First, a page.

It doesn't help that Dead Island's ability to tell a story is a shoddy mess. The vast plethora of side quests are, while appropriately narrated, almost entirely disconnected from the player character and consist almost exclusively of fetch quests, occasional escort quests, and periodic "clean up" quests, all thematically at odds with the ragtag gang of four that the story is supposedly about. Of the four possible player characters, only the asian gal really strikes me as a "do-gooder," the other three are hard-as-nails amoral survivors with personal agendas that never really get directly addressed throughout the storyline. Worse yet, whenever the game does have a major cutscene or story event, apparently Dead Island was designed under the expectation that at all times you would have all four characters represented, so these storylines are jarring when you see all four protagonists engaging in discourse about a situation or taking action, then the cutscene ends and its back to just you in a solo run or maybe one or two other co-opers.

Despite the lack of coherence in the storyline, and despite the fact that every damned side quest in the game is an annoying and irrelevant sidetrek that only the most lawful good of paladins would bother with ordinarily, Dead Island does have a story, and its a rather interesting one when taken as a whole; the problem is that the developers of this game clearly are not used to the optimal way to stitch together a coherent plotline in a sandbox environment. I'm no authority on the GTA series of games, but it does seem to me that Rockstar has this sort of approach down to a science. Just play Red Dead Redemption for an example of how to do this very well. In fact, for a full-on zombie experience with coherent storytelling get the Undead Nightmare DLC for some wild west zombie action, too...

So in the end, Metro 2033 was much shorter than Dead Island, but was rewarded with a more focused and coherent storyline and an experience that never got old because it used its set pieces and interesting bits to great effect. Dead Island in turns has felt like someone did not edit a film, and instead released several dozens' of hours of raw footage through which I have been methodically watching, at once fascinated, bored, energized and irritated with occasional brilliant moments shining through.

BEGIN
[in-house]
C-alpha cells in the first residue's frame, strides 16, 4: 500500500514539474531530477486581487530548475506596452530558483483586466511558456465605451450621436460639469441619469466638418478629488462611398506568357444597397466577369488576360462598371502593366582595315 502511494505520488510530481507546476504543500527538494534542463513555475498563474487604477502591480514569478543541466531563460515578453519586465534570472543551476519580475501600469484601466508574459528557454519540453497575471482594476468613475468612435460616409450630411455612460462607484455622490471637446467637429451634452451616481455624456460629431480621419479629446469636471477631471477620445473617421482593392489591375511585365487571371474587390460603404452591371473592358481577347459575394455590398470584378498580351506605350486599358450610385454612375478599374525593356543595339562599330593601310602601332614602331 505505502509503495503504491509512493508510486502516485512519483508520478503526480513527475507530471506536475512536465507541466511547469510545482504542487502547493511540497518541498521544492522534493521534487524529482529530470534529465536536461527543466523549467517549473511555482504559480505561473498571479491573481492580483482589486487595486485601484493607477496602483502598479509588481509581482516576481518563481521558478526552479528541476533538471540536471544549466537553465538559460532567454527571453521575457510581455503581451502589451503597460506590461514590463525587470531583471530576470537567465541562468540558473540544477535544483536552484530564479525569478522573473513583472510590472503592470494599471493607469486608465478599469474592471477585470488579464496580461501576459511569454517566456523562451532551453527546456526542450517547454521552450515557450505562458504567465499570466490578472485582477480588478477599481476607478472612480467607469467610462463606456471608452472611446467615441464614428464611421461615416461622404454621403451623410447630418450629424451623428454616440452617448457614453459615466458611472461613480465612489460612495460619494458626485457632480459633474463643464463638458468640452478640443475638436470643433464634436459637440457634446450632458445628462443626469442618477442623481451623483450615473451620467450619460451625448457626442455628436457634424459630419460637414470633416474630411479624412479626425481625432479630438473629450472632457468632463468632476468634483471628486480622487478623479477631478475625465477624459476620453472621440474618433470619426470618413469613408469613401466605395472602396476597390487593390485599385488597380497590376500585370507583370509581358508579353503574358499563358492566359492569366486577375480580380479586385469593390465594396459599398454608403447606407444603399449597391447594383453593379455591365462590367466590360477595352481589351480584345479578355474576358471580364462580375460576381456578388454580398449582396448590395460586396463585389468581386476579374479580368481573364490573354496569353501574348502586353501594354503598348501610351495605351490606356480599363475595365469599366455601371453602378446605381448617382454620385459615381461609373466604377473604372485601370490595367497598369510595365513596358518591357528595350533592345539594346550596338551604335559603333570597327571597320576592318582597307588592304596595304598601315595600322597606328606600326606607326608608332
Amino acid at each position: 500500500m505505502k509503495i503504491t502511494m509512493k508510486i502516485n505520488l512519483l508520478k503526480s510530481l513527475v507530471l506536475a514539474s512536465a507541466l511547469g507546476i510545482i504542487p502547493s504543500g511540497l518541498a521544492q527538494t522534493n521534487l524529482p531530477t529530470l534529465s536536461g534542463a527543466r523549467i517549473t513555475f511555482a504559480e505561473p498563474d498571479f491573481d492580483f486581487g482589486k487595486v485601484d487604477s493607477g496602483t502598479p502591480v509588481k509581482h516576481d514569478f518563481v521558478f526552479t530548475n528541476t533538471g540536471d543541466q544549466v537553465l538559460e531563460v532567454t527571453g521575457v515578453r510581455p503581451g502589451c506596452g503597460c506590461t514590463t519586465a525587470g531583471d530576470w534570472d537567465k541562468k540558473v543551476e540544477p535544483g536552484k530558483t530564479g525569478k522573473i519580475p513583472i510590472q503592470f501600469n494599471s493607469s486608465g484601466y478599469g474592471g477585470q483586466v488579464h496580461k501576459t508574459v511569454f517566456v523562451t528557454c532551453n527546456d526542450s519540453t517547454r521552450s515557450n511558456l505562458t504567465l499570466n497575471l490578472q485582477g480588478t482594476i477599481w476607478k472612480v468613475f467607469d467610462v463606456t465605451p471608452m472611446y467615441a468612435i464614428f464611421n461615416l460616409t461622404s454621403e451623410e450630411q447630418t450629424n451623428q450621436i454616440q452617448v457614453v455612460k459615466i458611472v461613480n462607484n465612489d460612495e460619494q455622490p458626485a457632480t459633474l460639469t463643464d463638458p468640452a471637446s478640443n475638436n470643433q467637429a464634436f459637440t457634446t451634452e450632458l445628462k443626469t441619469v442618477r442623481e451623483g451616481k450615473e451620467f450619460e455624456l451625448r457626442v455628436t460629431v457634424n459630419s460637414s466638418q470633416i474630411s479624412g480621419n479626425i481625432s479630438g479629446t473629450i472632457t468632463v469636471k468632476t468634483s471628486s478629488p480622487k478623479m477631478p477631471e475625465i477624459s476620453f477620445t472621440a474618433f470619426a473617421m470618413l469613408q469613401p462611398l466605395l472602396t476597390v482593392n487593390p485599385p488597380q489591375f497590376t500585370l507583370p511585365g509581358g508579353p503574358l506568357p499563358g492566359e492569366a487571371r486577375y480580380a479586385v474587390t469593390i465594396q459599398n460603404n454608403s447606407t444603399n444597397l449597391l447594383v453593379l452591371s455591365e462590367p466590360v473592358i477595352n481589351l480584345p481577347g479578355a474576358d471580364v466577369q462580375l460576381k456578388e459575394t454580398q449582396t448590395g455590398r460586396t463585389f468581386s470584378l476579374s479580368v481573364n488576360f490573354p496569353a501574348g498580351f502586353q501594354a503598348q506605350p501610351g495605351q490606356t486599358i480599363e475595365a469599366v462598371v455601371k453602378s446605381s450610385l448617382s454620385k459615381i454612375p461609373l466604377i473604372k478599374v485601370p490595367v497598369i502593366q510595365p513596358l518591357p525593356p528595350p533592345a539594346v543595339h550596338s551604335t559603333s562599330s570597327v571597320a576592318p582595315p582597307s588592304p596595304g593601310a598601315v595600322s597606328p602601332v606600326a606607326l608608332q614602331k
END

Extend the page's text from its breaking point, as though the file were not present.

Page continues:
Carmen Sandiego, Where Are You?!?!?!?


  1. You know, I did finish the campaign and while it was a fun ending, it also demonstrated some of the key problems with Dead Island's game play. SPOILER ALERT: when mutated zombie Ryder comes at you over and over, and you're dying again and again, it becomes quickly clear that the best way to win is not to survive (although I'm sure some obscure achievement rewards survival, only the OCD need apply), but instead to suicidally give in to your doom in a pyrrhic victory. In my case, I realized victory was trivial if I rolled grenades at him, and to hell with it if they blew me only death penalty was a few bucks for resurrection. Anyway, this, along with many other gameplay bits, is what prevented the otherwise incredibly atmospheric Dead Island from becoming a truly great experience and kept it firmly in the realm of "just another game."

    Also, I started the Ryder White DLC and got through about a quarter of it when I realized that the DLC felt just like the same old boring pre-programmed cooridor crawls that comprise all of the F.E.A.R. games and make the entire experience both predictable and not in the least bit exciting. They really should have played to the game's strengths, instead of offering the most banal and by-the-numbers cooridor shooter DLC imaginable. It really does contrast with the core game experience, and not favorably.

  2. I'd actually like to see a Zombie Apocalypse game in a Europa pre-gunpowder era. I don't know why, but most zombie games fail to really gain my attention. The genre gets pretty tiring for my tastes. Then again, i do think zombies should move a whole lot faster >_>

  3. That would be cool.....I would love to see period zombie games (and films), like during the Roman Republic, or the American Revolution...the Civil War....a proper Caribbean zombie movie (inspired by On Stranger Tides, the book by Tim Powers). That was one of the cool things about Max Brook's Zombie Survival Guid, when he had the section that looked at possible zombie events/attacks throughout history (and iirc the first one was close to fifty thousand years ago or something crazy like that!)

  4. Oh! Also, in all fairness, Dead Island has some of the fastest zombies out's a game breakdown of fast/slow for reference:

    Fast Zombies: L4D series, Dead Island

    Slow Zombies: Resident Evil series, Land of the Dead: Fiddler's Green (I don't remember any fast ones in that awful game), Dead Rising series (they have occasional "lurchers" though; the real threat in that game is by numbers and also the living crazies), The Island of Doctor Ned (for Borderlands; they have some medium speed zombies in that one tho)

    Not Actually Zombies: Deadly Premonition (but they are slooow except for the axe dude)

    And I can't think of any other zombie games that aren't top-down isometric shooters which tend to have a mixed bag but...well...they're top-down arcade-style games, so its hard to get into them if you didn't develop some weird love for that style of game in childhood, I guess.